Authors+Show Affiliations

Department of Biochemistry, Istanbul Faculty of Medicine, Istanbul University, Istanbul, Turkey.Department of Biochemistry, Istanbul Faculty of Medicine, Istanbul University, Istanbul, Turkey.Department of Pathology, Oncology Institute, Istanbul University, Istanbul, Turkey.Department of Pathology, Oncology Institute, Istanbul University, Istanbul, Turkey.Department of Biochemistry, Istanbul Faculty of Medicine, Istanbul University, Istanbul, Turkey sdabbasoglu@yahoo.com.Department of Biochemistry, Istanbul Faculty of Medicine, Istanbul University, Istanbul, Turkey.

Pub Type(s)

Comparative Study
Journal Article

Language

eng

PubMed ID

25552536

Citation

Başaran-Küçükgergin, C, et al. "Effects of Carnosine, Taurine, and Betaine Pretreatments On Diethylnitrosamine-induced Oxidative Stress and Tissue Injury in Rat Liver." Toxicology and Industrial Health, vol. 32, no. 8, 2016, pp. 1405-1413.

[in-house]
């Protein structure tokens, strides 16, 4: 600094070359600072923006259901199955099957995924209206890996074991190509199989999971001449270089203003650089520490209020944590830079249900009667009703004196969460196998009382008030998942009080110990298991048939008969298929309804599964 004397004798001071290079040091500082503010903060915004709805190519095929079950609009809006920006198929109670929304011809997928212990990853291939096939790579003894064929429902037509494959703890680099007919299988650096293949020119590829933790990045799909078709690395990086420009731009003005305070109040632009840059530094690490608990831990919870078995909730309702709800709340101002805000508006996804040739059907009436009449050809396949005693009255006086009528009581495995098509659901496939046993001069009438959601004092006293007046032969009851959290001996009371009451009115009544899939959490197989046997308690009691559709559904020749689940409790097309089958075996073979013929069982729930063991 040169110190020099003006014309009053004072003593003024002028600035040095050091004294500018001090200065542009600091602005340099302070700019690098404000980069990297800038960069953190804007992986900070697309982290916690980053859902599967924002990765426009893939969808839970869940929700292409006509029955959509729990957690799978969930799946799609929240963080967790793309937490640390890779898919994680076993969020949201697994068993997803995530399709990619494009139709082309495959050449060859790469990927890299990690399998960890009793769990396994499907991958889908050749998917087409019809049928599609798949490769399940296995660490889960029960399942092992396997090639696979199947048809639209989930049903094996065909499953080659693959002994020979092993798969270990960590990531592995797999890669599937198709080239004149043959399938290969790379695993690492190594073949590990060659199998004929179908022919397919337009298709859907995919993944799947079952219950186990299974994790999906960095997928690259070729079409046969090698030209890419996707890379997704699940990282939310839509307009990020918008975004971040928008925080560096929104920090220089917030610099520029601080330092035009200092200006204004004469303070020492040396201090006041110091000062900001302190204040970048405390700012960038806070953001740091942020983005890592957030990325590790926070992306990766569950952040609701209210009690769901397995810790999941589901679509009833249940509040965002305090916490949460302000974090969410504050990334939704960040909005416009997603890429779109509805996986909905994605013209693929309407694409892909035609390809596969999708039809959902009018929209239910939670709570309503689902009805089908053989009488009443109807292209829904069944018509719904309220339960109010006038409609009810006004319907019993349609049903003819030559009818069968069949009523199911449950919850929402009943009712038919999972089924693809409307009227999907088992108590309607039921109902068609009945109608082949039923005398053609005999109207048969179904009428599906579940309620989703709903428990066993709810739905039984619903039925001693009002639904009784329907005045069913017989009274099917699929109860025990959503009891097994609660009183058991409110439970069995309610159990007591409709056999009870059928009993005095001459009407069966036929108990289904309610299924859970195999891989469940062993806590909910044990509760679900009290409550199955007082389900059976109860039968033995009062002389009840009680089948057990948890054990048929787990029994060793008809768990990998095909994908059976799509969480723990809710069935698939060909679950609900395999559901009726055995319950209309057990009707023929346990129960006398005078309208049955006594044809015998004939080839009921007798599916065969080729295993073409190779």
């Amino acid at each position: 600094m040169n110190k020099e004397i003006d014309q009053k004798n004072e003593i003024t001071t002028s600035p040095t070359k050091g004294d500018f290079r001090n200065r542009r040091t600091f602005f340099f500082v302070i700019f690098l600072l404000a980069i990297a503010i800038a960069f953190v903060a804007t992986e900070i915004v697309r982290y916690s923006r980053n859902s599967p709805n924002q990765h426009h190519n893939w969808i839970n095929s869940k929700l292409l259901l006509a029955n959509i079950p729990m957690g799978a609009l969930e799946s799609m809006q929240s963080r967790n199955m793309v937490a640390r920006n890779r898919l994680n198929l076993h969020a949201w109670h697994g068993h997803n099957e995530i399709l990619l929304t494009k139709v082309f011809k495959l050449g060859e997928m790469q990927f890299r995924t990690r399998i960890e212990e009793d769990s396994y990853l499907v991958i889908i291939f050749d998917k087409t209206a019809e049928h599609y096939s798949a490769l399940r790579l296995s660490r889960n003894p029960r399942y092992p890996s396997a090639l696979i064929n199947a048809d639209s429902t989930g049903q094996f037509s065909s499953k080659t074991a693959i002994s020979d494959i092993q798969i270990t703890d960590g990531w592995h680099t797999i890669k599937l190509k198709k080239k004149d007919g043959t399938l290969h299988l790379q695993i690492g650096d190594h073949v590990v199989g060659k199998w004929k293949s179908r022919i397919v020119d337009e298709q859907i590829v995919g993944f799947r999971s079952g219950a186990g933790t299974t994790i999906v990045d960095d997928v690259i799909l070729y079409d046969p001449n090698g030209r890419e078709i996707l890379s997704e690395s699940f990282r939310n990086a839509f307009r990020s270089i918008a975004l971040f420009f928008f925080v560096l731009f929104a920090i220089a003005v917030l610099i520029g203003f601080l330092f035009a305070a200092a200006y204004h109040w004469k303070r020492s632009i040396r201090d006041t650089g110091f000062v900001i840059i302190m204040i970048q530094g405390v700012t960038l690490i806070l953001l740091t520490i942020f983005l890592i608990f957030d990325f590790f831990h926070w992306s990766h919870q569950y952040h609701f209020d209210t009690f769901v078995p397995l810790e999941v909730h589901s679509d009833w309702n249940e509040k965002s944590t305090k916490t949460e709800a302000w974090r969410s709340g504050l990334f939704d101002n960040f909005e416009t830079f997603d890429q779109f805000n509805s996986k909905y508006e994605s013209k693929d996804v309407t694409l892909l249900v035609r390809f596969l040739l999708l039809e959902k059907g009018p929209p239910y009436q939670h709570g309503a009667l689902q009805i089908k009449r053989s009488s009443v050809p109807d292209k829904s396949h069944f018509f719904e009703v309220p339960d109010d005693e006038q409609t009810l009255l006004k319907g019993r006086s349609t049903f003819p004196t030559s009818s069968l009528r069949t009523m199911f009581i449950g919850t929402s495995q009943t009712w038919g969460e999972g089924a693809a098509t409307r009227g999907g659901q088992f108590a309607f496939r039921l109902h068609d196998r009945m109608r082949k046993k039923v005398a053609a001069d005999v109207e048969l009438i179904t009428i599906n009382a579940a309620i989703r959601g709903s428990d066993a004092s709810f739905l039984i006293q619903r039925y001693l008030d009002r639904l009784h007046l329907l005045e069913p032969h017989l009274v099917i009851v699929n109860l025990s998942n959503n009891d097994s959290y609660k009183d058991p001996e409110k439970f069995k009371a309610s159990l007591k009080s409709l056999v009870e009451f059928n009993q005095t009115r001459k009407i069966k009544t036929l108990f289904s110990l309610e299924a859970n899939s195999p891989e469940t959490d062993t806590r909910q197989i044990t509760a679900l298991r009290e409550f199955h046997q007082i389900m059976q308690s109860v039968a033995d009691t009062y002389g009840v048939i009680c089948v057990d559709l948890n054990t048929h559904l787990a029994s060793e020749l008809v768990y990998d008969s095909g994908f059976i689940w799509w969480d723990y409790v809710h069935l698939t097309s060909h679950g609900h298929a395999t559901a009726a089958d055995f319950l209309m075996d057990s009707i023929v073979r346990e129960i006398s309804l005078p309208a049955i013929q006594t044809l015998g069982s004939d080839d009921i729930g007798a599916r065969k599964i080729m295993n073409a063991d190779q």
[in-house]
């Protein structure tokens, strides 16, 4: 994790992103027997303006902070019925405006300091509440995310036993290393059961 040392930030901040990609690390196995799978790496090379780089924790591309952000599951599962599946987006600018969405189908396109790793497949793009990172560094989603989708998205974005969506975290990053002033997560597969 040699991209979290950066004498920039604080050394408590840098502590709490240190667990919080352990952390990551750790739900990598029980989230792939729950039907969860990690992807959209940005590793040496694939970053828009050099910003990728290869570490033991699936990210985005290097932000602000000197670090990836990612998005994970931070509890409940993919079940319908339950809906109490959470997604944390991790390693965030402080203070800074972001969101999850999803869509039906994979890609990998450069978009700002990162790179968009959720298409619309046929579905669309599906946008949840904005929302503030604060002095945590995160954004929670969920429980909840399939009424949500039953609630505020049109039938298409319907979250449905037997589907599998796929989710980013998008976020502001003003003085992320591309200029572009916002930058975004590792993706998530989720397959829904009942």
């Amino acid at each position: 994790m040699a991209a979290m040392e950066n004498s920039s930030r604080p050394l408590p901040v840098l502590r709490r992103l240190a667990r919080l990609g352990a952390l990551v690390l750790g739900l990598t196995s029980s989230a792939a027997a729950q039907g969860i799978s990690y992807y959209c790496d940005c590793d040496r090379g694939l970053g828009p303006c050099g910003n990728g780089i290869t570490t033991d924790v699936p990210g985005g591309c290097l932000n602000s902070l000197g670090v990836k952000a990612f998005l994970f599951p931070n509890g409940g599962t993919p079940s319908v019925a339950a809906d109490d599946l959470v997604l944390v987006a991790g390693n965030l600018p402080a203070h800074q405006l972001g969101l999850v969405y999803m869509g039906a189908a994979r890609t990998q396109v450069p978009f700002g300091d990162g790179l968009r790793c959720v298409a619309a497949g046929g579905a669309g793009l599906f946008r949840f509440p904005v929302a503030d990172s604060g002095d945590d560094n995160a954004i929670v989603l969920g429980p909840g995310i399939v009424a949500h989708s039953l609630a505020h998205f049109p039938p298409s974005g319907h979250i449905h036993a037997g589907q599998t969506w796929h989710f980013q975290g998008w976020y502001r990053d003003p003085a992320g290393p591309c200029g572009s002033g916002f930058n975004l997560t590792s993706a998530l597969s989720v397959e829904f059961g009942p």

Başaran-Küçükgergin C, Bingül I, Tekkeşin MS, et al. Effects of carnosine, taurine, and betaine pretreatments on diethylnitrosamine-induced oxidative stress and tissue injury in rat liver. Toxicol Ind Health. 2016;32(8):1405-1413.
Başaran-Küçükgergin, C., Bingül, I., Tekkeşin, M. S., Olgaç, V., Doğru-Abbasoğlu, S., & Uysal, M. (2016). Effects of carnosine, taurine, and betaine pretreatments on diethylnitrosamine-induced oxidative stress and tissue injury in rat liver. Toxicology and Industrial Health, 32(8), pp. 1405-1413.